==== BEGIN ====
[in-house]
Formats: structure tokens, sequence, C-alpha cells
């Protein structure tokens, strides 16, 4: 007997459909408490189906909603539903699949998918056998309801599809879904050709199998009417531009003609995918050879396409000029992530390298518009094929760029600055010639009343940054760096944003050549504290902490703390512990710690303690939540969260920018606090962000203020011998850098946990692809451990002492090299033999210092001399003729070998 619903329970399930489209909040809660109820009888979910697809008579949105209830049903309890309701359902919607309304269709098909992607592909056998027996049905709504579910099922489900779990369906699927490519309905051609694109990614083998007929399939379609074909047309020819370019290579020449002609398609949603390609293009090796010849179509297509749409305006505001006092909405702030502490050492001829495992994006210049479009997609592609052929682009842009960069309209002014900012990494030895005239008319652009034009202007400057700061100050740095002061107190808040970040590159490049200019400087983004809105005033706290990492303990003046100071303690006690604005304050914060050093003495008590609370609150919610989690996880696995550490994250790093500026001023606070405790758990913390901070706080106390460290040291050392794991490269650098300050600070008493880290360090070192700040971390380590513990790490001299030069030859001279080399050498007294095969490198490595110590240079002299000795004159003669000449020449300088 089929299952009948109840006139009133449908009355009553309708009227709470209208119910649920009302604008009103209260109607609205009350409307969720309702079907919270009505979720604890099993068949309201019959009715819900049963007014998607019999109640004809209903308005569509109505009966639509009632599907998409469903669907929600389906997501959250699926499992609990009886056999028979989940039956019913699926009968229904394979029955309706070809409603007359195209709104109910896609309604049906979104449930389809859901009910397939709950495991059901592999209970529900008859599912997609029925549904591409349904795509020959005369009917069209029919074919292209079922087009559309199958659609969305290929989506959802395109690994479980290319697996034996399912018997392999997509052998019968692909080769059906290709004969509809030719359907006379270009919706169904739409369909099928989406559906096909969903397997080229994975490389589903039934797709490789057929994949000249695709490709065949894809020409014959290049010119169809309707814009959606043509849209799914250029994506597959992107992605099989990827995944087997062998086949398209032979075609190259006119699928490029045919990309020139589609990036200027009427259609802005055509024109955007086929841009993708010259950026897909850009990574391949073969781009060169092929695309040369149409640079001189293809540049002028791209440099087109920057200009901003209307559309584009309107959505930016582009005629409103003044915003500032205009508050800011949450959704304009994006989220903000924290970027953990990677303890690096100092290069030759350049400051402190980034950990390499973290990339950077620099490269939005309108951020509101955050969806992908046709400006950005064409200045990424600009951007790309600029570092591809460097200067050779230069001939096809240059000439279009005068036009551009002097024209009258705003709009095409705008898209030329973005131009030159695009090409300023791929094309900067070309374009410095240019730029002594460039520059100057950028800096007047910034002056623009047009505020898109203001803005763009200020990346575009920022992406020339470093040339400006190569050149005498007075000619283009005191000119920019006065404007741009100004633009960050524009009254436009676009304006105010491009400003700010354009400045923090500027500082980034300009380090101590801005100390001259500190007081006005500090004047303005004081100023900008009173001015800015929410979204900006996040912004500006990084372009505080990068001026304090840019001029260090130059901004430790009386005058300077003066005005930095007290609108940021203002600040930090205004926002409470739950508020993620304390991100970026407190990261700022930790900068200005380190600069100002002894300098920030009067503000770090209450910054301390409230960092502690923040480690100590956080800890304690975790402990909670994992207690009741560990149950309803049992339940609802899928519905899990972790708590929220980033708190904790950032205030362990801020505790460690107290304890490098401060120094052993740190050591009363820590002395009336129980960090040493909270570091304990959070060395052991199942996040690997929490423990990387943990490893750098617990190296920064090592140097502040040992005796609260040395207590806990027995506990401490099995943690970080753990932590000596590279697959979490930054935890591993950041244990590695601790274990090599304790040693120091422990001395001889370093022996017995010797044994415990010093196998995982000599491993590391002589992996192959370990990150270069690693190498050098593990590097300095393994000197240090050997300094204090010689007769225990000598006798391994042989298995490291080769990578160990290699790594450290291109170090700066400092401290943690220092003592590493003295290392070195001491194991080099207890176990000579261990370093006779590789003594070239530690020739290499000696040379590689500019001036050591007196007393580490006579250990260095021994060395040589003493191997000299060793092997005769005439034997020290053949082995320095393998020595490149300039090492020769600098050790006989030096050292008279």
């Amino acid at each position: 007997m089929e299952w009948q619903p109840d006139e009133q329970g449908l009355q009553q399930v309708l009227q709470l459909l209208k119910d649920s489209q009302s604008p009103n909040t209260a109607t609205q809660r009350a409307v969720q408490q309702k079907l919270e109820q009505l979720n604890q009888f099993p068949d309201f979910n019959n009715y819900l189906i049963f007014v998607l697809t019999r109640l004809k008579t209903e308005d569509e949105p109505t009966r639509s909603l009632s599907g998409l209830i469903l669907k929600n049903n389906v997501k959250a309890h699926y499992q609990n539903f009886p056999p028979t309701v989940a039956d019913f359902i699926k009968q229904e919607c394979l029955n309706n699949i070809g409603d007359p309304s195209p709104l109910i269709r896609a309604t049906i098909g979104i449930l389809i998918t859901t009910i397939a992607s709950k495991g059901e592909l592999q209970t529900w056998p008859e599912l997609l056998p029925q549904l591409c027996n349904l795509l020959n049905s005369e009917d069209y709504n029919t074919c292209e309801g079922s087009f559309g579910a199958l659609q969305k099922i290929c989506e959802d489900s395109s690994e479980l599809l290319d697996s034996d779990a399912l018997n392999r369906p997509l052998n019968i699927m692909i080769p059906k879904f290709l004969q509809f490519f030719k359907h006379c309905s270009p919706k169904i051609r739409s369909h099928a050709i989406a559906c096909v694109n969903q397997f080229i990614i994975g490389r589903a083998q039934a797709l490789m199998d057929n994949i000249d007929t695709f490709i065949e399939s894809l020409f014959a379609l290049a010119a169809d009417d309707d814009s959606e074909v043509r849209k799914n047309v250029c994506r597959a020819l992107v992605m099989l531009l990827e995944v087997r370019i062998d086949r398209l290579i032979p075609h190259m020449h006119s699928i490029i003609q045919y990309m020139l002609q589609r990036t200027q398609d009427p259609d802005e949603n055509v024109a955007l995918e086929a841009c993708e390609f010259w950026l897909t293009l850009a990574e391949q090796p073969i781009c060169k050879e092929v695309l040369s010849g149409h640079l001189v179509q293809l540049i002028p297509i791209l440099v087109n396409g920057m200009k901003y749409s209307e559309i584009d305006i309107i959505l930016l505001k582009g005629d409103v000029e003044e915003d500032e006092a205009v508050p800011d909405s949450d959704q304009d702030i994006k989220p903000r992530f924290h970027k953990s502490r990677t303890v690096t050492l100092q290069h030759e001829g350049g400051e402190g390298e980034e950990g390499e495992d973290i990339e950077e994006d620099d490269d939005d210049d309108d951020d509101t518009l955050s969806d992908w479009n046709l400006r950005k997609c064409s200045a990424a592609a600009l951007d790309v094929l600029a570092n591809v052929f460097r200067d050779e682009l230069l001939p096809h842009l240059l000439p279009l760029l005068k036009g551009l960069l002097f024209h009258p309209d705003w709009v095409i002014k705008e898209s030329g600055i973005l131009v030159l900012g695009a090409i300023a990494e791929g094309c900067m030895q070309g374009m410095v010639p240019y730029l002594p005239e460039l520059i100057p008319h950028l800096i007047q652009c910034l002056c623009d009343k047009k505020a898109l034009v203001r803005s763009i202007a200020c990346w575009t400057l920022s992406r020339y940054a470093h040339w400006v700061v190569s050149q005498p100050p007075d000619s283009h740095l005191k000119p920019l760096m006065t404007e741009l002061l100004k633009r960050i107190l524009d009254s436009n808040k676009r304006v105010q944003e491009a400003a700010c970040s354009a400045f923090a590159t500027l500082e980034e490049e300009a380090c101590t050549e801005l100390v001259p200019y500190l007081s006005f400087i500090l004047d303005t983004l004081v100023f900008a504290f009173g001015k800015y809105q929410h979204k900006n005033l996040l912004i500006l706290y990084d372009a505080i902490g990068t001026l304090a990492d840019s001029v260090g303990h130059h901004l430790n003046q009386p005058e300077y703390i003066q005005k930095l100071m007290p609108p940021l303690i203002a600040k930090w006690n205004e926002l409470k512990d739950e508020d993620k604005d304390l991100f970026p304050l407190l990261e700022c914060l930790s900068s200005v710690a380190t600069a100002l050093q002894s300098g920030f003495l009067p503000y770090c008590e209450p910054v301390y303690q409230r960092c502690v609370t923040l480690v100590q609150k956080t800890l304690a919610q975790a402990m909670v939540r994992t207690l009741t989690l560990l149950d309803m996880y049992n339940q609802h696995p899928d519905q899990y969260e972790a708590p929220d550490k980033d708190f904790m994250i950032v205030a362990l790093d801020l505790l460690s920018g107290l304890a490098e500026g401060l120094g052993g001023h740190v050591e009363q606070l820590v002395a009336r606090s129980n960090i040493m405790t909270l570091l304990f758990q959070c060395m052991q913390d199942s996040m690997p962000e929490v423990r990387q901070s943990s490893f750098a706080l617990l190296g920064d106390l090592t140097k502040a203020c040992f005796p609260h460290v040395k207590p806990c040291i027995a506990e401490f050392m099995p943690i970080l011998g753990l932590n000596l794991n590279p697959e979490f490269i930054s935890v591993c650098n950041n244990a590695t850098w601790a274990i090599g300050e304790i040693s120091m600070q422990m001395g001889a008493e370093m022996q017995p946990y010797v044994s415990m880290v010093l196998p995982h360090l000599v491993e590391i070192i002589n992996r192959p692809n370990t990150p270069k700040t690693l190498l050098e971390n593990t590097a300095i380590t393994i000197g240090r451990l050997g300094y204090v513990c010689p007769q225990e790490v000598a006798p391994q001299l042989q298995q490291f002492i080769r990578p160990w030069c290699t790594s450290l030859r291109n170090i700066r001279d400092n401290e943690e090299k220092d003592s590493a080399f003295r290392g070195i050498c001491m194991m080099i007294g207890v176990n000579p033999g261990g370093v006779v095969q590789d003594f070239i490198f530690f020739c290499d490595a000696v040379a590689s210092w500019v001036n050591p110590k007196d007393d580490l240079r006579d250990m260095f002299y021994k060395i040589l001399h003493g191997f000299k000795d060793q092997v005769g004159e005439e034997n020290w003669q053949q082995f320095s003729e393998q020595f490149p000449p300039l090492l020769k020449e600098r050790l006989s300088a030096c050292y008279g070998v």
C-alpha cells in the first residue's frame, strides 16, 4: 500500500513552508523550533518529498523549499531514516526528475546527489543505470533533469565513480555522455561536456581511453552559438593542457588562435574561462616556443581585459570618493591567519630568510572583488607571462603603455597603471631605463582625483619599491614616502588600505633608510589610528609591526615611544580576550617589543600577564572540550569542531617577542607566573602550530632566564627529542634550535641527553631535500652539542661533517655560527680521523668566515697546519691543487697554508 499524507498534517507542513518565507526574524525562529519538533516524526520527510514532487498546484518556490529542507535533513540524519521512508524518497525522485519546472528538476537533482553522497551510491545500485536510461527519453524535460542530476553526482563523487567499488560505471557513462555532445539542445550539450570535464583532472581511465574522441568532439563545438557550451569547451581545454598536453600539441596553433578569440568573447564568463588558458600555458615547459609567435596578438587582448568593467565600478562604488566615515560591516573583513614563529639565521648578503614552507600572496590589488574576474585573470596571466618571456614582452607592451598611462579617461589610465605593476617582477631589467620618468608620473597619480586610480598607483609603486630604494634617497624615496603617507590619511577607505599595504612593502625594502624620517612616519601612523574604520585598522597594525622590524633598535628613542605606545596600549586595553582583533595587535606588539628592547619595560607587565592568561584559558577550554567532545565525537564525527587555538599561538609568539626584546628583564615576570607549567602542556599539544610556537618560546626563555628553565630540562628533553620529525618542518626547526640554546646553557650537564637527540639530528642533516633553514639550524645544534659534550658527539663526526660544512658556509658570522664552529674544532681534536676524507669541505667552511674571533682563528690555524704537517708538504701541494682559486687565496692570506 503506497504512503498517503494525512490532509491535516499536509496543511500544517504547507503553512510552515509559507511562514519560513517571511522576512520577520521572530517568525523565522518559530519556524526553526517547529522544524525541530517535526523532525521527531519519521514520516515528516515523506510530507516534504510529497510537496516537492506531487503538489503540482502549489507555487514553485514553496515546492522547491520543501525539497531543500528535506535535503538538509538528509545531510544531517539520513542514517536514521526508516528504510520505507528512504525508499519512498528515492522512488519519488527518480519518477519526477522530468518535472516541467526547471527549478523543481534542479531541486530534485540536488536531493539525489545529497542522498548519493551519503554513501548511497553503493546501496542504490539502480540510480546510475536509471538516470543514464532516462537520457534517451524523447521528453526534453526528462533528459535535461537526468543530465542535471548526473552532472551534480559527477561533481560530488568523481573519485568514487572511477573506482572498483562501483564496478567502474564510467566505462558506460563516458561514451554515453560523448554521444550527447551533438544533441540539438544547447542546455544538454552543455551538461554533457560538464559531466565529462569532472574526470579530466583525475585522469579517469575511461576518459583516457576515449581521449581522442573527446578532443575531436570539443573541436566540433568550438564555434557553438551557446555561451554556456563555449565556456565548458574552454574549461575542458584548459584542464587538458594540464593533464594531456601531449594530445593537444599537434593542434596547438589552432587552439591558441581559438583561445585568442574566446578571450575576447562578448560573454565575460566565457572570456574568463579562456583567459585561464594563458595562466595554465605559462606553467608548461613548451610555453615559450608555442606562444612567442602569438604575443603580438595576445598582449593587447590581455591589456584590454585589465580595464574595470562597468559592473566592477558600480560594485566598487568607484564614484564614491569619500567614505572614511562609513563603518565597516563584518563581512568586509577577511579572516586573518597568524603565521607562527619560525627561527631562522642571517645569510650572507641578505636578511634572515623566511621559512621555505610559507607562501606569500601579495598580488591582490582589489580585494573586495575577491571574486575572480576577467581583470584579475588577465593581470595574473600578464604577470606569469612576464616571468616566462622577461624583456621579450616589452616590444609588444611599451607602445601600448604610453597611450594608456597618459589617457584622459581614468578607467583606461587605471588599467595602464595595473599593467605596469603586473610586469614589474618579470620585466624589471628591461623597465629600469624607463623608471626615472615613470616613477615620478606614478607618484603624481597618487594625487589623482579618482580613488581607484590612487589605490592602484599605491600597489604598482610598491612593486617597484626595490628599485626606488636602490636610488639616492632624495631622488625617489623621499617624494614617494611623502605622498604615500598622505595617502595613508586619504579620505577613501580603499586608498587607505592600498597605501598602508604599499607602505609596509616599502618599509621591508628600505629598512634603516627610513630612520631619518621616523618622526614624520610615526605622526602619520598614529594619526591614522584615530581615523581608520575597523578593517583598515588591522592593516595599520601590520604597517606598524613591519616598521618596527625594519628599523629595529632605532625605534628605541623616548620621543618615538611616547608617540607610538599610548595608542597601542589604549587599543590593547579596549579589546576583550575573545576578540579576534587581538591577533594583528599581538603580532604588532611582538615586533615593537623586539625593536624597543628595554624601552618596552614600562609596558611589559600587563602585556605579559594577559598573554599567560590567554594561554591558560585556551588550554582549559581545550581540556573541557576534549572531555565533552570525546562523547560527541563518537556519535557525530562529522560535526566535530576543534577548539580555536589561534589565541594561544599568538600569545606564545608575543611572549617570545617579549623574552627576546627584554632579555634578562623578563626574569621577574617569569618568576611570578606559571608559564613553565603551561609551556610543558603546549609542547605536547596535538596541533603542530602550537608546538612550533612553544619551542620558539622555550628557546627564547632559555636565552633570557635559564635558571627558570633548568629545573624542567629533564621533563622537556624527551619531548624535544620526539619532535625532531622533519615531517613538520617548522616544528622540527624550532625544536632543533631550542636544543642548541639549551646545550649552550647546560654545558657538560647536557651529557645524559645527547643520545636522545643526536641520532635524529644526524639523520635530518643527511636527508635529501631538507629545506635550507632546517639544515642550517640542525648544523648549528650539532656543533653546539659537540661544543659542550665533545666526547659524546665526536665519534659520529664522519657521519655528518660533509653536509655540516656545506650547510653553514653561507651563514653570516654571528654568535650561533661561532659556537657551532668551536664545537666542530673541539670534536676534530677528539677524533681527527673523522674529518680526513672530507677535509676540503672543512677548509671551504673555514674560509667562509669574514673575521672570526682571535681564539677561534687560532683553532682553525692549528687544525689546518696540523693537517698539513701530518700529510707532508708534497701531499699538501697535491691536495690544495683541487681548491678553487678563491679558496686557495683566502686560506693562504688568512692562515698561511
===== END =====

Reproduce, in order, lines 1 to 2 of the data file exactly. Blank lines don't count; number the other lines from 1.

[in-house]
Formats: structure tokens, sequence, C-alpha cells